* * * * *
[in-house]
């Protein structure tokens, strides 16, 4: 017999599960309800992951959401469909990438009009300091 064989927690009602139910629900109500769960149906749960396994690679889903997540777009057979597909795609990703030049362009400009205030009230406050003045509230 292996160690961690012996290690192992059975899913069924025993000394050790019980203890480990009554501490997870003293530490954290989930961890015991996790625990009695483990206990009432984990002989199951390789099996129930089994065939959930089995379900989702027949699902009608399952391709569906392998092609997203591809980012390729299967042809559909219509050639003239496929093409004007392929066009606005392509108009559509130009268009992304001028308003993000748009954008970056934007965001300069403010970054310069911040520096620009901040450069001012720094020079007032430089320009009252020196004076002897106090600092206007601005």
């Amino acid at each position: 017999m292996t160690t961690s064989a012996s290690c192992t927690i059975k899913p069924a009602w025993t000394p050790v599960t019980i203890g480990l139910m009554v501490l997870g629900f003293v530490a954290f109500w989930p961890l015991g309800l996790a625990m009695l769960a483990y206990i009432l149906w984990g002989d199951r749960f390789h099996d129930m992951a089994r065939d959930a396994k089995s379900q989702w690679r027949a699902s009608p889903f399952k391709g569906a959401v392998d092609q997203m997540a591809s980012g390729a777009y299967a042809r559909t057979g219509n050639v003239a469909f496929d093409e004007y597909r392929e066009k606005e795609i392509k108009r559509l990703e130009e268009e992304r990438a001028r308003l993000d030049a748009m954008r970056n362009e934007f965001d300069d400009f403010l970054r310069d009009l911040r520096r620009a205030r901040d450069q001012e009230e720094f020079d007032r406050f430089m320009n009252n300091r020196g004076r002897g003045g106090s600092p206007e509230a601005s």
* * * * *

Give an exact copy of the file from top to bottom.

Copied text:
[in-house]
């Protein structure tokens, strides 16, 4: 017999599960309800992951959401469909990438009009300091 064989927690009602139910629900109500769960149906749960396994690679889903997540777009057979597909795609990703030049362009400009205030009230406050003045509230 292996160690961690012996290690192992059975899913069924025993000394050790019980203890480990009554501490997870003293530490954290989930961890015991996790625990009695483990206990009432984990002989199951390789099996129930089994065939959930089995379900989702027949699902009608399952391709569906392998092609997203591809980012390729299967042809559909219509050639003239496929093409004007392929066009606005392509108009559509130009268009992304001028308003993000748009954008970056934007965001300069403010970054310069911040520096620009901040450069001012720094020079007032430089320009009252020196004076002897106090600092206007601005």
């Amino acid at each position: 017999m292996t160690t961690s064989a012996s290690c192992t927690i059975k899913p069924a009602w025993t000394p050790v599960t019980i203890g480990l139910m009554v501490l997870g629900f003293v530490a954290f109500w989930p961890l015991g309800l996790a625990m009695l769960a483990y206990i009432l149906w984990g002989d199951r749960f390789h099996d129930m992951a089994r065939d959930a396994k089995s379900q989702w690679r027949a699902s009608p889903f399952k391709g569906a959401v392998d092609q997203m997540a591809s980012g390729a777009y299967a042809r559909t057979g219509n050639v003239a469909f496929d093409e004007y597909r392929e066009k606005e795609i392509k108009r559509l990703e130009e268009e992304r990438a001028r308003l993000d030049a748009m954008r970056n362009e934007f965001d300069d400009f403010l970054r310069d009009l911040r520096r620009a205030r901040d450069q001012e009230e720094f020079d007032r406050f430089m320009n009252n300091r020196g004076r002897g003045g106090s600092p206007e509230a601005s």